One of the most essential (and least talked about) cornerstones of sustainable agriculture is seed. As demand for local food continues to expand as well climate, pest and disease pressures, the significance of the seed sowing this movement is increasingly important. Cornell is central to many of these conversations.
Each spring, seeds germinate in agricultural fields across the Northeast, growing as best they can and adapting to the innumerable pressures of each season. If allowed to mature seed, the best of that generation may return again to the soil, more resilient than the last. Through the generations, diverse adaptation becomes encoded in each seed’s genetics, expanding always the species’ capacity to adapt. The extraordinary resilience of our planet is the result of this genetic diversity.
Most crops in the Northeast are not grown for seed: each season we forfeit the potential resilience of our crops.
“With domesticated seed it is sometimes true that seed developed in one location will be broadly successful,” says Dr. Michael Mazourek of Cornell Plant Breeding and Genetics. “However, it is more often the case that a seed adapted to the environment in which it was grown will be more robust. This seed is an essential aspect of a sustainable system.”
Did you know?
Three chemical corporations own over 50% of the global seed supply and most seed sown globally is commercially produced in just a few relatively arid bioregions. Additionally, according to the United Nations Food and Agriculture Department we have lost 75% of our food crop diversity in the last century. The diverse, resilient genetics at the foundation of our ten millennial agricultural has never been more imperative to cultivate.
“Don’t Oppose Forces, Use Them”
“Eliot Coleman introduced me to the Buckminster Fuller quote, ‘Don’t oppose forces, use them,’ continues Mazourek, “and this seems a critical benchmark of sustainability.” In terms of seed, ‘using forces’ has broad relevance: climate, geography, politics, market and technology. In the Northeast, transforming our liabilities into regionally adapted, resilient seed is burgeoning. Collaborations between farmers, academics and passionate individuals have already made
significant progress, the momentum is building and Cornell is right at the forefront.
Regional Seed in the Finger Lakes
Nathaniel Thompson, CALS class of ’98, biodynamically manages 100 acres in Trumansburg, New York and has experienced the potential of regional genetics. “My interest is practical,” says Thompson, “seed is place-driven, a response to unique conditions.” Thompson has experimented extensively with on-farm seed production to minimize expenses, close loops and develop crops specifically for his farm and market. He has found that even a single season of selection has yielded crops with more uniformity and vigor, especially in his New York Early onions.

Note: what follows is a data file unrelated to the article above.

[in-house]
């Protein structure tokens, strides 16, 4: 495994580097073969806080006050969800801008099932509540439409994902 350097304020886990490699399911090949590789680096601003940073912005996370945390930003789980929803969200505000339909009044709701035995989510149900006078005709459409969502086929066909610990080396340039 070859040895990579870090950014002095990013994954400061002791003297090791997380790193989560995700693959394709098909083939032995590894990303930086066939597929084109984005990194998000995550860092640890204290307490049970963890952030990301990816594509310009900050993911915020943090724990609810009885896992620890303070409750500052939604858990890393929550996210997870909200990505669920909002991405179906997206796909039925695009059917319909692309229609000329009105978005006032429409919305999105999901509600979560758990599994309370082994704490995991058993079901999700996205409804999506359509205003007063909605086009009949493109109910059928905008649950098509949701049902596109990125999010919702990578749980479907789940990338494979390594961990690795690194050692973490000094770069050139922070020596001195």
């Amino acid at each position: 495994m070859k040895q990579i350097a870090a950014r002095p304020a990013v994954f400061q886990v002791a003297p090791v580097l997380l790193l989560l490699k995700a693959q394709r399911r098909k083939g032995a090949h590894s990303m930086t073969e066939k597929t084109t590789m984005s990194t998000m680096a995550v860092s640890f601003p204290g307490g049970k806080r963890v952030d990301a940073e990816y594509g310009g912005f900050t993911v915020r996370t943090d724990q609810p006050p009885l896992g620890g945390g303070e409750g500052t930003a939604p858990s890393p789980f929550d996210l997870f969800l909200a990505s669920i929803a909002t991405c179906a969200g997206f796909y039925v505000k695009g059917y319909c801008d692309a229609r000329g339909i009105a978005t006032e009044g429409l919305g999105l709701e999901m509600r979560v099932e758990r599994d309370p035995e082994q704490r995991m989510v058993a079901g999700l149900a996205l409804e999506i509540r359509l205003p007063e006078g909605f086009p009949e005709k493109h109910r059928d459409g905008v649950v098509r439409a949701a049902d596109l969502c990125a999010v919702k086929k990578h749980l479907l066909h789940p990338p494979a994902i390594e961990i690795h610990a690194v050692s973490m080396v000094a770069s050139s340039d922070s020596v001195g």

Thompson is collaborating Fruition Seeds this season to produce a half-acre of seed, including kale, arugula and lettuce. A market grower, Thompson plants and cultivates the seed crops while Fruition selects, harvests and cleans the seed.
Fruition Seeds provides certified organic seed grown in and for the Northeast. Raised in New York and Connecticut, co-founders Petra Page-Mann studied at CALS and Matthew Goldfarb worked for the Cornell Small Farms Program. They have worked in agriculture for over thirty collective years. With knowledge of local production, local markets and operating on a relatively small scale, they offer seed grown on their farm in the Finger Lakes of Upstate New York as well as seed from other certified organic growers throughout the Northeast. “Each season we have the opportunity to improve the quality and productivity in our seeds,” explains Petra. “It is a pleasure to have so many great collaborators from Cornell and around the region as we develop seed specifically for our farmers and gardeners in the Finger Lakes.”
Fruition Seeds grows and processes seed in Naples, leasing land owned by Mark Adams, class of ’68 and life-long farmer in the Finger Lakes. “Plants evolve, bacteria evolve and change is constant,” he observes, “to compete in the market
farms continue to cut quality.” This focus on short-term returns without thought of long-term resilience concerns Adams, who appreciates the complexity of our systemic food crisis. He is interested to see the work of Fruition continue to adapt to soil, climate and market conditions and is hopeful for the future of agriculture in the Northeast.
If you’re interested in growing Fruition’s seed, consider joining their Kickstarter campaign through July 15 at http://bit.ly/FruitionSeedsLaunch to revitalize regional seed in the Northeast. Their website fruitionseeds.com will be up by the end of June as well, with over sixty varieties of certified organic, regionally grown seeds perfect for summer/fall plantings.
Seed is essential to every living system. We are surrounded by plants brilliantly adapting to their environment, constantly encoding resilience in their genetic diversity. Sustainable agriculture depends on our crops having the same opportunity.
This was written for the Sustainability Newsletter of Cornell University June, 2013.